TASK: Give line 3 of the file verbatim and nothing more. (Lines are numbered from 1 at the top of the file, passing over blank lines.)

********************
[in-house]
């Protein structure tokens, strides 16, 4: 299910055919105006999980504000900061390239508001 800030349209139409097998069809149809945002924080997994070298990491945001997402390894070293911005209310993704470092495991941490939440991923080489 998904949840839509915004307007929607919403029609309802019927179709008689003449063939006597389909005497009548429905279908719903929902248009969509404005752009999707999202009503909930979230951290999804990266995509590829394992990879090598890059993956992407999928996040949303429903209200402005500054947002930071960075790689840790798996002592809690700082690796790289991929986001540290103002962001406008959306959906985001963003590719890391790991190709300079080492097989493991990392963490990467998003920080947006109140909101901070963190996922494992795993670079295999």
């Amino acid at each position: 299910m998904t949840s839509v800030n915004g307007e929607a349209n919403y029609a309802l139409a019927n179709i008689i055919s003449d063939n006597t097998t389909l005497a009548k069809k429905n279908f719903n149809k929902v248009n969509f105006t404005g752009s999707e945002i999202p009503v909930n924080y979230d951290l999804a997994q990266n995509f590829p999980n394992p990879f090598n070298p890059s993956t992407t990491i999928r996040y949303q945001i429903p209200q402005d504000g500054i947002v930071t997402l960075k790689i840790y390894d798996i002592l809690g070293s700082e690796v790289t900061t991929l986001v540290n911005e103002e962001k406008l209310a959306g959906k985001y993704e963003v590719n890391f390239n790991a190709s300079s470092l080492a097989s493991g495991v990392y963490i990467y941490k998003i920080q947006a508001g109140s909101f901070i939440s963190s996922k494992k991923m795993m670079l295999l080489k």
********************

């Amino acid at each position: 299910m998904t949840s839509v800030n915004g307007e929607a349209n919403y029609a309802l139409a019927n179709i008689i055919s003449d063939n006597t097998t389909l005497a009548k069809k429905n279908f719903n149809k929902v248009n969509f105006t404005g752009s999707e945002i999202p009503v909930n924080y979230d951290l999804a997994q990266n995509f590829p999980n394992p990879f090598n070298p890059s993956t992407t990491i999928r996040y949303q945001i429903p209200q402005d504000g500054i947002v930071t997402l960075k790689i840790y390894d798996i002592l809690g070293s700082e690796v790289t900061t991929l986001v540290n911005e103002e962001k406008l209310a959306g959906k985001y993704e963003v590719n890391f390239n790991a190709s300079s470092l080492a097989s493991g495991v990392y963490i990467y941490k998003i920080q947006a508001g109140s909101f901070i939440s963190s996922k494992k991923m795993m670079l295999l080489k």